8 Creative Ways to Use Sample Packs & Soundbanks (…that actually work)
“Creativity is inventing, experimenting, growing, taking risks, breaking rules, making mistakes, and having fun.”
— Mary Lou Cook
What are some creative ways to actually use sample packs and soundbanks in your day to day production workflow? Well, at some point in any producer’s creative journey, he or she will come to understand that using and selecting good sounds is one of the most important aspects of music production.
It’s the age-old saying — you can’t polish a turd. We all fundamentally understand that, but what does it look like on a functional, operational level?
Using great sounds in your productions starts with building and cultivating a sample and soundbank library.
Once you’ve spent a few months (or maybe even years) building your sample library, you’ll come to realize that there are some extremely helpful and useful ways to utilize sample packs that might not be extremely obvious upfront. That said, here are 8 of my favorite creative methods when using sample packs and sound banks.
So, if you don’t know what that means, listen up.
Timbre is a word that describes the tonal quality or texture of a sound. Timbre, by definition, is the character or quality of a musical sound or voice as distinct from its pitch and intensity.
What that means is that timbre is what separates the F# note you hear in your piano, versus the F# note you hear in a guitar, or a percussive sample, or the F# you hear in a bongo. Timbre, in essence, is the defining difference maker between the sonic quality of every sound you use.
Creative Ways to Use Sample Packs
One of the most classic examples of using tuned percussion is the production in Martin Garrix’s ‘Animals’. You can create amazing percussive lead melodies by simply using a tuned sample in any given sampler. For this, Logic’s EXS24 or Ableton’s Simpler will do just fine. If you’d like to use a third party sampler, Kontakt will certainly get the job done.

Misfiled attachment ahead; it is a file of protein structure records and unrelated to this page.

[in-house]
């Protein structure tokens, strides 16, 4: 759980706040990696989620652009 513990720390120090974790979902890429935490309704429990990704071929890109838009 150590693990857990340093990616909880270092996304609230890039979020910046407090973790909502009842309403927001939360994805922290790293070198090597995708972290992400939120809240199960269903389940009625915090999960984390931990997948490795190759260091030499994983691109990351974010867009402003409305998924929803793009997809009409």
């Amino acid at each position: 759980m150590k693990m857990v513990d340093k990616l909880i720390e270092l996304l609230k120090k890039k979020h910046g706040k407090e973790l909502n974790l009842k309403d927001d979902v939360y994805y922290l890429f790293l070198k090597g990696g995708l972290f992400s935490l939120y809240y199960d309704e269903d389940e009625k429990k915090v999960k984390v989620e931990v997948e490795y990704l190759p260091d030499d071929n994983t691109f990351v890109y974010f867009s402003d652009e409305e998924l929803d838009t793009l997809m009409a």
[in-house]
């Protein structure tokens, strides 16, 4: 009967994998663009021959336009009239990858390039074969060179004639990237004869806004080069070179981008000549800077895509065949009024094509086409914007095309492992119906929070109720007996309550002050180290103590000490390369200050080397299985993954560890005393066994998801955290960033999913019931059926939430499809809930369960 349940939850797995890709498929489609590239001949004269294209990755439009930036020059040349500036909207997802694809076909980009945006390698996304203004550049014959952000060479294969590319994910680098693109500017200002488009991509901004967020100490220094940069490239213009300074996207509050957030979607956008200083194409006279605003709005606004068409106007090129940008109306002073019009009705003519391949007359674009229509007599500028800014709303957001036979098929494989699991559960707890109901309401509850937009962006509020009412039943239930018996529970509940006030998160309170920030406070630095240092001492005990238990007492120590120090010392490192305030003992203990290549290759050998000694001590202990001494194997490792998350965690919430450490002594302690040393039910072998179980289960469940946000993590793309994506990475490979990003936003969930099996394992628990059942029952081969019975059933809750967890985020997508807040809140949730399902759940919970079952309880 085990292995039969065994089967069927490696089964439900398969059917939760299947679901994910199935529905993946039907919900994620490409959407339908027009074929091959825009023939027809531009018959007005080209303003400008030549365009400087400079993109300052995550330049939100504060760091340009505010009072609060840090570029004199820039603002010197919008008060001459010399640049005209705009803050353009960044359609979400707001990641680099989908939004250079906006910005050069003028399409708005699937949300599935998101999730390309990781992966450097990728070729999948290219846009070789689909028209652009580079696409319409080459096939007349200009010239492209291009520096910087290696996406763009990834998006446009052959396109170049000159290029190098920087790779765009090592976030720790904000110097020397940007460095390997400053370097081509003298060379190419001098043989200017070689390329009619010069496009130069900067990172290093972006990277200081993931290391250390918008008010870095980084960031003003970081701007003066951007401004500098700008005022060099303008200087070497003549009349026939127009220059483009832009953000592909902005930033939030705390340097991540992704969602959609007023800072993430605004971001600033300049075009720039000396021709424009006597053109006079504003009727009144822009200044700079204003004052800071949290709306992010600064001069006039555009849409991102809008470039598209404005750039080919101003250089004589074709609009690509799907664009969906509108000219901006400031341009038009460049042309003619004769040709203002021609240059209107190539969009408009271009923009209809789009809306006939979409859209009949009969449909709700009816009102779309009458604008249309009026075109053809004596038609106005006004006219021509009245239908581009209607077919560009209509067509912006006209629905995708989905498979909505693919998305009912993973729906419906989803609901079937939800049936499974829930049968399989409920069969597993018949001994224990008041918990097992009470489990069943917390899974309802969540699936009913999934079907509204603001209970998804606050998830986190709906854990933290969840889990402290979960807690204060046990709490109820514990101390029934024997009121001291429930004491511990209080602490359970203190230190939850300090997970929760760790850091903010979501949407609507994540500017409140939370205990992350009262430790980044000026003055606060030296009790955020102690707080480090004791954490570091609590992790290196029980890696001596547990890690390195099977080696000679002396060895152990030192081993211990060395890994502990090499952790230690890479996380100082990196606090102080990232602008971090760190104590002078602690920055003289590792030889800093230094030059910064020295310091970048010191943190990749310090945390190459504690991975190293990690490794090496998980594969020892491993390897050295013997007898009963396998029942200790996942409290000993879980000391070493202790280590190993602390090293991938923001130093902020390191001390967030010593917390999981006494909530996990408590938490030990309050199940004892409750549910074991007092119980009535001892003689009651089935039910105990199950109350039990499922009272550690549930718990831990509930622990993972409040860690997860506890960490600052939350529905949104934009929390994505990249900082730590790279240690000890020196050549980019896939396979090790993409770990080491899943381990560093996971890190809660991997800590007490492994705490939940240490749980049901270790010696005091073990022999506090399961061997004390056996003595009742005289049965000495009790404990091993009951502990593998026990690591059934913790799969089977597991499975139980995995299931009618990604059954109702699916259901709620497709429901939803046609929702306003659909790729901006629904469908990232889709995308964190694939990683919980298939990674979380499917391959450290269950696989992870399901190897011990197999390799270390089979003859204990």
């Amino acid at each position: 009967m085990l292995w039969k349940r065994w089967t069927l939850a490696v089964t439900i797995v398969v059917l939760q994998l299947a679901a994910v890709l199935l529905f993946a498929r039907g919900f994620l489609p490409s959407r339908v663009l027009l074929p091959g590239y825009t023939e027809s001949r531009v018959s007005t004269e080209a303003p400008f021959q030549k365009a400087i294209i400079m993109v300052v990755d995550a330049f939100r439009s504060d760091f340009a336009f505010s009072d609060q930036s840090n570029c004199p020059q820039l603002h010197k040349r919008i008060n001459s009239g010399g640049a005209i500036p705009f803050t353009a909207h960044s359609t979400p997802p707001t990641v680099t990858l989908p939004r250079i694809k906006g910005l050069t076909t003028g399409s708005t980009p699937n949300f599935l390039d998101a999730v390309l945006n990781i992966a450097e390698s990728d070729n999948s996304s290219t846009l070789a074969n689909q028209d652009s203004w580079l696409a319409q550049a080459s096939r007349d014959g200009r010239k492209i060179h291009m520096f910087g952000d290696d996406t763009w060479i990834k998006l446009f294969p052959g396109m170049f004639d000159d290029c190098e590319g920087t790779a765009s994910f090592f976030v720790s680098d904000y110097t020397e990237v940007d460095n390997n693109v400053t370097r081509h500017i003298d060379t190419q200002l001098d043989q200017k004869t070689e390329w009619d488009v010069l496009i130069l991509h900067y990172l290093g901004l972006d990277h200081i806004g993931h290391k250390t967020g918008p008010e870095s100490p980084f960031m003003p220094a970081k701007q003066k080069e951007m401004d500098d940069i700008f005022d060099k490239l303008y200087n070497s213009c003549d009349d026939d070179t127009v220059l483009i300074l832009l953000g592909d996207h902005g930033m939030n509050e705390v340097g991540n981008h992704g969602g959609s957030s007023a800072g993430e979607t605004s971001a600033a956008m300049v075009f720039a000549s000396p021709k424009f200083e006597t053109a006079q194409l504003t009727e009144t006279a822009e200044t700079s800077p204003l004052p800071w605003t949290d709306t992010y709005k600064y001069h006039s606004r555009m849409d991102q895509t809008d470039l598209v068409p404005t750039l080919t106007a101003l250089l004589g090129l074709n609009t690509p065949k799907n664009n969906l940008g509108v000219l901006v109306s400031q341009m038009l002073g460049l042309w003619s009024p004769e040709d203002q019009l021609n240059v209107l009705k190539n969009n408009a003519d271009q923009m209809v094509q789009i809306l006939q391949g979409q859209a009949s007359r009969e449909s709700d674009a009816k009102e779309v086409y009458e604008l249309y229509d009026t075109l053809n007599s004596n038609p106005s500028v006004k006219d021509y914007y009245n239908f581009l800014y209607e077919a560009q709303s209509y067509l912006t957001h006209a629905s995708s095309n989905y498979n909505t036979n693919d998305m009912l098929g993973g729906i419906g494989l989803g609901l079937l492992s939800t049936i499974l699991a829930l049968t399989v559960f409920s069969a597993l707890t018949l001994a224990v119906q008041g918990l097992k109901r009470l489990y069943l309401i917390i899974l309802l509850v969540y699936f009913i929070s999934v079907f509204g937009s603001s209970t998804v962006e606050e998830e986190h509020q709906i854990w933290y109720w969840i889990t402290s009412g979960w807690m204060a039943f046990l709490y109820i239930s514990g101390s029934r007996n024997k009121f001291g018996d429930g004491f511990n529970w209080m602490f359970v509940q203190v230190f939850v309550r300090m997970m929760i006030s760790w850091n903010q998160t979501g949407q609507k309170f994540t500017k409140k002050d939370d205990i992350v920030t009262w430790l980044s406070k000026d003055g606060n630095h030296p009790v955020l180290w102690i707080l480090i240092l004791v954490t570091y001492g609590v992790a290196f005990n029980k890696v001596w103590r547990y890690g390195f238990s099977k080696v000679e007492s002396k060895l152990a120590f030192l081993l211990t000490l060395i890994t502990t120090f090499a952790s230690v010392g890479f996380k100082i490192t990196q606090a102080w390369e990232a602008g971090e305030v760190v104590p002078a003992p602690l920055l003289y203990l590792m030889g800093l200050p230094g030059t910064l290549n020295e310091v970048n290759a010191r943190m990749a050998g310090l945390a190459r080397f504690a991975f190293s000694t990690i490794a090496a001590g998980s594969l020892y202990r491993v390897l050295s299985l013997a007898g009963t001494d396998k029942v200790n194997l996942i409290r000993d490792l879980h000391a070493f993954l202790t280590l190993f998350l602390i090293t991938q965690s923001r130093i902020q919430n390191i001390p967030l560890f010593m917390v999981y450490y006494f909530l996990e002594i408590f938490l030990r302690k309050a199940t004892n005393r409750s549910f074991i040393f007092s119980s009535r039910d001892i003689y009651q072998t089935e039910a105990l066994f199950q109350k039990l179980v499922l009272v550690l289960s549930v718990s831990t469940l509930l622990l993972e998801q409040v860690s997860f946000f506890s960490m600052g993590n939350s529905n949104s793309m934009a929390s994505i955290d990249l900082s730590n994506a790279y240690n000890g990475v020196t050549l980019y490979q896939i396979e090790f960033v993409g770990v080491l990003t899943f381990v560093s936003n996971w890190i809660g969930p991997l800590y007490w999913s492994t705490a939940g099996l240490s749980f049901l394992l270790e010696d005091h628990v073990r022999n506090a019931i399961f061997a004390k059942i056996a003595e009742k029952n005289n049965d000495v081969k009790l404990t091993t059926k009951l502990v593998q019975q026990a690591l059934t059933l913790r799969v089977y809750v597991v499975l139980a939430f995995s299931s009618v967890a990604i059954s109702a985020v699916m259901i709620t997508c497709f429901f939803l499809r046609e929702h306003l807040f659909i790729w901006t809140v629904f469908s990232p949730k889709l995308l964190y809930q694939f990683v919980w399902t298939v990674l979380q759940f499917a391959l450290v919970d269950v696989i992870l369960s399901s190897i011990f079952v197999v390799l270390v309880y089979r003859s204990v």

Make sure to key-map the sample you are using so that you’ll be able to play this sound across your entire midi keyboard and octave range.
As a bonus tip, be aware that you can do this with any sound, it doesn’t specifically have to be a percussive sound (percussive sounds are just usually a bit more atonal, so this is less obvious to most producers). This means you can use synth cuts, bass samples, one-shots, orchestral sounds — literally anything you want — these are all available to you to use in a sampler. So don’t limit yourself to only using synths or rompers for instruments.
If you are using Kontakt, you can even initiate the time machine feature so that the sample maintains it’s pitch and note length regardless of where you play it on the keyboard. This can be really helpful if you are trying to write a melody that spans across several octaves.
2. Make Sure to Utilize all the Possibilities of Layering
Great sounding, individual samples are always going to be helpful and useful in your productions. But as the sounds of electronic music have matured and developed over the past decade, producers have been utilizing more and more layering in their music. Even your synths mostly ALL have 4 oscillators, which means most presets already utilize layering to some degree before you’ve even had a chance to do anything.
But right now, however, we’re talking about samples — and the truth is, samples can be brought to a higher level when layered.
This type of strategic layering allows for more unique timbres and larger, more impactful sounds. And that is a very important distinction by the way: layering allows for your sounds to not only sound larger, fatter, warmer and bigger, but layering also allows for your sounds to come across as more unique, interesting and perhaps polished, smooth, commercial and professional.
This distinction is where a lot of producers don’t take full advantage of layering — layering isn’t all about size, it’s also about sounding different from others and professional. in the context of commercial productions.
3. Reverse Your Samples
I’ve written about reversing sounds before. In fact, I covered my favorite 5 methods here. But there are tons of ways to add interest to your music through reversing sounds. Everything from transitions to added melodies, to drum loop variations and fills. Here are 5 of my favorite techniques.
Once you incorporate reverses into your productions, the possibilities of what you can achieve with your sample collection are relatively endless.